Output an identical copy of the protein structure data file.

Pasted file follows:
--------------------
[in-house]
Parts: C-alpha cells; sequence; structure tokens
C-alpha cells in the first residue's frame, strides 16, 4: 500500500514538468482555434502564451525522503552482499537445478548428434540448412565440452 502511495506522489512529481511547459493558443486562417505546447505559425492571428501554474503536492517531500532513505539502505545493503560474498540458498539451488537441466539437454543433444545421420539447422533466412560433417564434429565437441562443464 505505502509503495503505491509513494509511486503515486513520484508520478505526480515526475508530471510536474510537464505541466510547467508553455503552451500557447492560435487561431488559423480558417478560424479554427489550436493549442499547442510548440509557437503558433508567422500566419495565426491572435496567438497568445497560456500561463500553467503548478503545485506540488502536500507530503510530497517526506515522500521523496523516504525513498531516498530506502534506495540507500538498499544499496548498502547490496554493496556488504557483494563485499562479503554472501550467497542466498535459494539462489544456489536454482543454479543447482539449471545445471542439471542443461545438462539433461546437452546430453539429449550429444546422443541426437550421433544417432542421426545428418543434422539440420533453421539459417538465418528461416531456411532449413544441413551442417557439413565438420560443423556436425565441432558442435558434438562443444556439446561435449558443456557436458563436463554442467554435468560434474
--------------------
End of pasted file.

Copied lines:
[in-house]
Parts: C-alpha cells; sequence; structure tokens
C-alpha cells in the first residue's frame, strides 16, 4: 500500500514538468482555434502564451525522503552482499537445478548428434540448412565440452 502511495506522489512529481511547459493558443486562417505546447505559425492571428501554474503536492517531500532513505539502505545493503560474498540458498539451488537441466539437454543433444545421420539447422533466412560433417564434429565437441562443464 505505502509503495503505491509513494509511486503515486513520484508520478505526480515526475508530471510536474510537464505541466510547467508553455503552451500557447492560435487561431488559423480558417478560424479554427489550436493549442499547442510548440509557437503558433508567422500566419495565426491572435496567438497568445497560456500561463500553467503548478503545485506540488502536500507530503510530497517526506515522500521523496523516504525513498531516498530506502534506495540507500538498499544499496548498502547490496554493496556488504557483494563485499562479503554472501550467497542466498535459494539462489544456489536454482543454479543447482539449471545445471542439471542443461545438462539433461546437452546430453539429449550429444546422443541426437550421433544417432542421426545428418543434422539440420533453421539459417538465418528461416531456411532449413544441413551442417557439413565438420560443423556436425565441432558442435558434438562443444556439446561435449558443456557436458563436463554442467554435468560434474